Are you aware that your car may have a “black box” that records information about your vehicle usage? Most recently manufactured vehicles are equipped with these devices, as they were mandated for new vehicles in 2014. Officer Scott Parent, of the California Highway Patrol, says that these devices are capable of preserving data that could significantly assist accident investigators.
The technical name “event data recorder” (EDR) has been used since the 1990s, when they first became available. Essentially, they are computers that document and store vehicle-related data. In the early years of development many were designed to solely capture data relating to when airbags were deployed; however, the National Highway Traffic Safety Administration (NHTSA) now requires that they be capable of recording 15 types of events. Some of these include engine RPM level, speed, seat belt usage, braking, crash severity and more. These devices are placed in positions where access is limited, that likely require special equipment to remove.
A recent case in Florida, State v. Worsham, raised an interesting issue. How does retrieval of information from event data recorders apply under the 4th Amendment? Worsham, the defendant, was involved in a serious accident and had his vehicle impounded. Shortly after, the authorities retrieved the recorder from his vehicle and accessed the data. Worsham faced charges including drunk driving and vehicular manslaughter, and law enforcement sought to admit the data as evidence.
This court in Florida ruled by a two to one majority that a warrant would be required for accessing such data. Part of their basis was that the “black box” information is largely recognized as having a privacy expectation. The court cited several reasons for 4th Amendment protection in this matter. The data recorded in these devices is not available to the public, neither it easily accessed and interpreted. The process is far more intensive than simply examining the condition of a vehicle’s tires, for example. The data retained in these devices is generally of marginal quality in comparison to capabilities of today’s electronic devices, yet the overall expectation of privacy exists.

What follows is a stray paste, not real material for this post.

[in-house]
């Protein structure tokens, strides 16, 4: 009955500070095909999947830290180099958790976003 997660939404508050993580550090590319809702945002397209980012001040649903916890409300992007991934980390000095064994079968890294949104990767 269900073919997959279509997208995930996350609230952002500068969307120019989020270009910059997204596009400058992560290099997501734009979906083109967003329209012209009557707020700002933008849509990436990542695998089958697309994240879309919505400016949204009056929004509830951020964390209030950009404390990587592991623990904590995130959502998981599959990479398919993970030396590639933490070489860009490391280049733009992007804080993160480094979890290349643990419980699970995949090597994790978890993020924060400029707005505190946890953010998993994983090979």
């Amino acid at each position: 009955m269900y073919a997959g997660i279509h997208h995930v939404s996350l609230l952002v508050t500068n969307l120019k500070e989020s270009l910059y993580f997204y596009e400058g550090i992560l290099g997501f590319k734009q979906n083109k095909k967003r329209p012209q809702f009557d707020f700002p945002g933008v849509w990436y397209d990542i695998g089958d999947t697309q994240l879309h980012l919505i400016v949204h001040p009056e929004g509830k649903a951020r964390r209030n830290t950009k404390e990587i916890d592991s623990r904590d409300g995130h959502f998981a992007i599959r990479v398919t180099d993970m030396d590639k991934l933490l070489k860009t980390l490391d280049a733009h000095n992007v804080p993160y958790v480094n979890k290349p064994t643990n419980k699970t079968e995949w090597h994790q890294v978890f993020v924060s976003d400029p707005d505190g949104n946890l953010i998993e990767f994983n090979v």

Those in opposition to the court’s decision say that EDRs do not contain information of a personal nature and see no reason that access be restricted without a warrant. Their reasons also include the following:
- The information obtained by law enforcement from the defendant’s vehicle was not information that he or any vehicle owner would have determined was private
- The obtained data was not personally related to the defendant, had no password protection, nor was it gathered for his benefit
- The vehicle manufacturer, in accordance with NHTSA requirements, installed the device for purposes including vehicle safety and injury prevention
- Vehicles are subjected to regulation, thus operators should expect some intrusion of their privacy associated with them
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